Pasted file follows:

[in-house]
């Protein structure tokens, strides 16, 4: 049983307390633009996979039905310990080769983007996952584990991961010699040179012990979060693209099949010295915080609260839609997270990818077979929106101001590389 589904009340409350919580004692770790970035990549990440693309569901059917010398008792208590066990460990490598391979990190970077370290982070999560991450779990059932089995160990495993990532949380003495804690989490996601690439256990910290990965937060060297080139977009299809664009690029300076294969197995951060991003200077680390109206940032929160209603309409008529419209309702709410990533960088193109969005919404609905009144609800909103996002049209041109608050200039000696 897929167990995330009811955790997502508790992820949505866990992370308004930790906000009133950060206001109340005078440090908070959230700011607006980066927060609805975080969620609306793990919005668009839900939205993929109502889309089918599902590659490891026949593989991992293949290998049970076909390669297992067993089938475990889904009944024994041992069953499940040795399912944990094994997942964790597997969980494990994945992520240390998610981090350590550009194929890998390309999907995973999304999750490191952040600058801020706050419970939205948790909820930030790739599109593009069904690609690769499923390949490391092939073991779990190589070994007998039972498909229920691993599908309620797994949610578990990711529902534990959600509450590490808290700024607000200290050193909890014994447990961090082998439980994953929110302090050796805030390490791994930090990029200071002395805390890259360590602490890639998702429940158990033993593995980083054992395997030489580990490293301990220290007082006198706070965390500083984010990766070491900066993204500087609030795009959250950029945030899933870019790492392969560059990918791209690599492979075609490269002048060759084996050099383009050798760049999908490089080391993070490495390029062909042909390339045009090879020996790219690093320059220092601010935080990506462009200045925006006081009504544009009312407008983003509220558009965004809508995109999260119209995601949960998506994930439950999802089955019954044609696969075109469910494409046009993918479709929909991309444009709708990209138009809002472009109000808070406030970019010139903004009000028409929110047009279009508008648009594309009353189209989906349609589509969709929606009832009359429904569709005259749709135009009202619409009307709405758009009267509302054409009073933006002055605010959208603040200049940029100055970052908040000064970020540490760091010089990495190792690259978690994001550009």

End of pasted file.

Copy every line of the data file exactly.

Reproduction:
[in-house]
């Protein structure tokens, strides 16, 4: 049983307390633009996979039905310990080769983007996952584990991961010699040179012990979060693209099949010295915080609260839609997270990818077979929106101001590389 589904009340409350919580004692770790970035990549990440693309569901059917010398008792208590066990460990490598391979990190970077370290982070999560991450779990059932089995160990495993990532949380003495804690989490996601690439256990910290990965937060060297080139977009299809664009690029300076294969197995951060991003200077680390109206940032929160209603309409008529419209309702709410990533960088193109969005919404609905009144609800909103996002049209041109608050200039000696 897929167990995330009811955790997502508790992820949505866990992370308004930790906000009133950060206001109340005078440090908070959230700011607006980066927060609805975080969620609306793990919005668009839900939205993929109502889309089918599902590659490891026949593989991992293949290998049970076909390669297992067993089938475990889904009944024994041992069953499940040795399912944990094994997942964790597997969980494990994945992520240390998610981090350590550009194929890998390309999907995973999304999750490191952040600058801020706050419970939205948790909820930030790739599109593009069904690609690769499923390949490391092939073991779990190589070994007998039972498909229920691993599908309620797994949610578990990711529902534990959600509450590490808290700024607000200290050193909890014994447990961090082998439980994953929110302090050796805030390490791994930090990029200071002395805390890259360590602490890639998702429940158990033993593995980083054992395997030489580990490293301990220290007082006198706070965390500083984010990766070491900066993204500087609030795009959250950029945030899933870019790492392969560059990918791209690599492979075609490269002048060759084996050099383009050798760049999908490089080391993070490495390029062909042909390339045009090879020996790219690093320059220092601010935080990506462009200045925006006081009504544009009312407008983003509220558009965004809508995109999260119209995601949960998506994930439950999802089955019954044609696969075109469910494409046009993918479709929909991309444009709708990209138009809002472009109000808070406030970019010139903004009000028409929110047009279009508008648009594309009353189209989906349609589509969709929606009832009359429904569709005259749709135009009202619409009307709405758009009267509302054409009073933006002055605010959208603040200049940029100055970052908040000064970020540490760091010089990495190792690259978690994001550009």